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Neith er t ied to a m ac hin e/app aratus nor p erfor min g a tr an s for m atio n, ther efor e, does n ot meet t he req uir em ent s for 35 US C 101

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PTO Position

· claim is invalid for failing to qualify as statutory subject matter under the recent Federal Circuit decision in In re Bilski · "[n]either tied to a machine or apparatus nor performing a transformation, therefore, does not meet the requirements for 35 USC 101." · "Considering" "correlating"

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E xample 4: Methods of T reating Treating claimwith S NP s Dis eas es that C orrelate

4. A m eth od for treatin g a h u m an s u bjec t h avin g breas t c an c er, s aid m eth od c om pris in g: a) obtain in g a n u c leic ac id s am ple from s aid h u m an s u bjec t; b) s u bjec tin g th e s am ple to P C R an d iden tifyin g th e n u c leotide pres en t at pos ition 101 of S E Q ID NO:1; an d c ) treatin g th e h u m an s u bjec t with "breas t c an c er dru g X " wh en a c ytos in e is detec ted at pos ition 101 of S E Q ID NO:1.

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PTO Position

· Claim 4 is proper statutory subject matter

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Why claim 4 and not claim 3?

· Claim 3-method of determining the effectiveness of treatment · Results of the method tell if drug x will be effective · Results of the claim gives user information- no action required · Claim 4-method for treating a patient · Claim 4 requires action

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Claim 3 vs Claim 4

· · · No specific mention (in the pto presentation) that claim 4 satisfies the requirements of In re Bilski. Examiner Bragdon noted that treatment methods are clearly statutory subject matter (in the U.S.) thus avoiding LabCorp. While medical treatments methods certainly were patentable preBilski, it is not clear that such claims are necessarily either "transformative" or "machine-implemented." The patentability of certain medical treatment claims post-Bilski remains unclear.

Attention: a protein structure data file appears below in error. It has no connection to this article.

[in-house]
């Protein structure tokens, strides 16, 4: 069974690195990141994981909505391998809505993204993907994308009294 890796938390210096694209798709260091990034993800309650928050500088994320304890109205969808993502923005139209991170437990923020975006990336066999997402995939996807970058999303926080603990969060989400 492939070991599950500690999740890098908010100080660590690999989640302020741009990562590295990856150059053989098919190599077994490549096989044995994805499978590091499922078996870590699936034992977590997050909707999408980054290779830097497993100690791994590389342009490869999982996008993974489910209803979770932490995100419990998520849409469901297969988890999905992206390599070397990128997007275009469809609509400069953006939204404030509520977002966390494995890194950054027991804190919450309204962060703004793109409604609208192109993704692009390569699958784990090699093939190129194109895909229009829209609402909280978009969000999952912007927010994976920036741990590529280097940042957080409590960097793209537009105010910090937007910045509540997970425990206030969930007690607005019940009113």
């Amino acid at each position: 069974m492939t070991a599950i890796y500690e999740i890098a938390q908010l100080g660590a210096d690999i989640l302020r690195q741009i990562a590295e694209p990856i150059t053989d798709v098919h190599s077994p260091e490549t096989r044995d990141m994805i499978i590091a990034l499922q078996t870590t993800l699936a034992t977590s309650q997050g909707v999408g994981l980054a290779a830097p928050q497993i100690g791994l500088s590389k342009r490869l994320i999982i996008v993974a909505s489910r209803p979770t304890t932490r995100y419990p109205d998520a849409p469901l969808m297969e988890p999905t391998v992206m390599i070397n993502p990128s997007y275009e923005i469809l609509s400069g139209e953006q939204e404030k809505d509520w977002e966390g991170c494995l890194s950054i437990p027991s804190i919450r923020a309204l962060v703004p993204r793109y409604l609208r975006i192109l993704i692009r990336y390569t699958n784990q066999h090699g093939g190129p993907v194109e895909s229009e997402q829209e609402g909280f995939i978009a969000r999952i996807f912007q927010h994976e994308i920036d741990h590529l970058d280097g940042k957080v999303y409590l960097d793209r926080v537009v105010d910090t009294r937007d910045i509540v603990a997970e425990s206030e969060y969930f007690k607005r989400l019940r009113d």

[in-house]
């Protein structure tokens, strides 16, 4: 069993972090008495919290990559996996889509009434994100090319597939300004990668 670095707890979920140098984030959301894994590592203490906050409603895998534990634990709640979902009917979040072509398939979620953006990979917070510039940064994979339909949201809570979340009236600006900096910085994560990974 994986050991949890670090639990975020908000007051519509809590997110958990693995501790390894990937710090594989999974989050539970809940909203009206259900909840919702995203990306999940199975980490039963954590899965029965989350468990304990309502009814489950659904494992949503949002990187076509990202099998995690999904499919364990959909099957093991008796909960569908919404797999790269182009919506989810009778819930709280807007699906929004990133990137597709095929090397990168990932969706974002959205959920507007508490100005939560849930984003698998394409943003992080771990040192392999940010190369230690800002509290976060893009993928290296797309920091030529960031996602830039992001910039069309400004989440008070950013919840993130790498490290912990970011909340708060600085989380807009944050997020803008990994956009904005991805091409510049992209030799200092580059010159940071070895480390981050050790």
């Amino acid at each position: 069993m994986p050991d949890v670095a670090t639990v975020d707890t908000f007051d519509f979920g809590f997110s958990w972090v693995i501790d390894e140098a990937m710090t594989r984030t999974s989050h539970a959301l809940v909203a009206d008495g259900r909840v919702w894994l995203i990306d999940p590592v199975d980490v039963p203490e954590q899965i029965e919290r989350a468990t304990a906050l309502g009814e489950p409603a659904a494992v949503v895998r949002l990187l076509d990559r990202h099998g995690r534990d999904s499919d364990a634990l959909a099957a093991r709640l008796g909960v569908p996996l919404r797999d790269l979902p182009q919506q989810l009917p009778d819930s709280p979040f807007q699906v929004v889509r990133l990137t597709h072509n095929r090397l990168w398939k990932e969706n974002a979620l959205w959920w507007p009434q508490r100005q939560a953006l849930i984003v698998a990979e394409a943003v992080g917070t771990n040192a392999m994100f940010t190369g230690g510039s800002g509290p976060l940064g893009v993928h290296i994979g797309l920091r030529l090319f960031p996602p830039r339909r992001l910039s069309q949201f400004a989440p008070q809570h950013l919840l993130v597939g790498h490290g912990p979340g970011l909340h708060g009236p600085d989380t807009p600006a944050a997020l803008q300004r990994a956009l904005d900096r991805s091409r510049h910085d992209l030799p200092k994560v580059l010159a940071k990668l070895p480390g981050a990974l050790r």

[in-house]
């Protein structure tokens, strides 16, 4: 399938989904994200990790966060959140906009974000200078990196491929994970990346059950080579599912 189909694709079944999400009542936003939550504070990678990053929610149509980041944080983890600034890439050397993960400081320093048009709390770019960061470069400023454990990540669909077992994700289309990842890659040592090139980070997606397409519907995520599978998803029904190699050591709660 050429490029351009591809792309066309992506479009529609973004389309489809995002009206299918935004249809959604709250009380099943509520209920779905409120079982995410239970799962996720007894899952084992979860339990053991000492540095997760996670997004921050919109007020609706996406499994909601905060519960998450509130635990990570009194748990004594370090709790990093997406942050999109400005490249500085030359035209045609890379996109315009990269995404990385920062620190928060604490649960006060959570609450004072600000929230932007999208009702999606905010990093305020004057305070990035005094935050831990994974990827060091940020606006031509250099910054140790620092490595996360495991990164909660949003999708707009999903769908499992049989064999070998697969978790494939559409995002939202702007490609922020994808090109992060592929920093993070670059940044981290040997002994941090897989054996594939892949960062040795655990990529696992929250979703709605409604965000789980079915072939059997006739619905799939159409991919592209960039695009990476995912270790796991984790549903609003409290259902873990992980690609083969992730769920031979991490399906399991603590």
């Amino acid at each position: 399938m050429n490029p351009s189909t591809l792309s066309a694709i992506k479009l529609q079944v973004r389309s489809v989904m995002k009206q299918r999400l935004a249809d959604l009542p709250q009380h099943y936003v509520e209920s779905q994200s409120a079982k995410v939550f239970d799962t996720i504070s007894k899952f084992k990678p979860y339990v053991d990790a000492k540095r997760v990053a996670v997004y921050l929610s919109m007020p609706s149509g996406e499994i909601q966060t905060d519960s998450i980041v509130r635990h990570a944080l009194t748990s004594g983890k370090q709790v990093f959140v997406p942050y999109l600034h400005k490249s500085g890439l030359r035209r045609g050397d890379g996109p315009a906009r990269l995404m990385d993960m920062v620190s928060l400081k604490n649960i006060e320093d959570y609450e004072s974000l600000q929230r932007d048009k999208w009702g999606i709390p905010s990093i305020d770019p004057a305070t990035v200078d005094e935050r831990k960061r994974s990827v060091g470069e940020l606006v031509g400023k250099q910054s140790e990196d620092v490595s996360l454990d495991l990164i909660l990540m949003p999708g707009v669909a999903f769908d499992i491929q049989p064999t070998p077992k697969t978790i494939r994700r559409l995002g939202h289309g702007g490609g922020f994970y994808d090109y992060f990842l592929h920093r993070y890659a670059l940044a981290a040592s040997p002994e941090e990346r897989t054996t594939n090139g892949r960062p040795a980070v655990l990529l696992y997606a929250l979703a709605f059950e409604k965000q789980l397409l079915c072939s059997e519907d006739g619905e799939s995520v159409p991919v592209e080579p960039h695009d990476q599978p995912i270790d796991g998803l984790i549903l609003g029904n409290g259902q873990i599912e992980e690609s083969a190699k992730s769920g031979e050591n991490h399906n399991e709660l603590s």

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Claim 3 vs Claim 4

· The steps of claim 3, "considering data in a database" and "correlating the presence" of the mutation with effectiveness of treatment purely mental steps? claim 4 specifically requires the active steps, of "obtaining a nucleic acid sample" and "subjecting the sample to PCR." Active not mental steps tied to a machine or apparatus?

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Claim 3 vs Claim 4

· · · · · · Practice suggestions set forth a particular methodology (like in claim 4) used to analyze the biomarker, i.e., PCR of the nucleic acid should meet the "transformation" requirement of Bilski machine or apparatus? Include alternative methodologies/diagnostic platforms in the specification Avoid "buzzwords"

­ "comparing" "considering" "correlating"

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Caution!

· · · claiming treatment methods may solve problems related to patentability may raise other problems including enforcement. Infringement of claim 4 may involve the actions of three different parties

­ the party that obtains the nucleic acid (medical technician) ­ the party that performs that PCR analysis (a testing lab) ­ the party that treats the patient (oncologist)

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Caution!

· Under U.S. law a claim cannot be infringed by multiple parties unless there is one actor exercising direction and control over the others (Muniauction, Inc. v. Thompson Corp., 532 F.3d 1318 (Fed. Cir. 2008)). · medical personal who practice claims directed to certain medical procedures may be exempt from patent infringement under U.S. law (35 U.S.C. § 287(c)). · Still claim!

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Strategy

· The PTO examples did not address the patentability of a "diagnostic" type claim setting forth a particular methodology used in the biomarker analysis. · Example -the preamble similar to claim 3 and steps similar to claim 4

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Strategy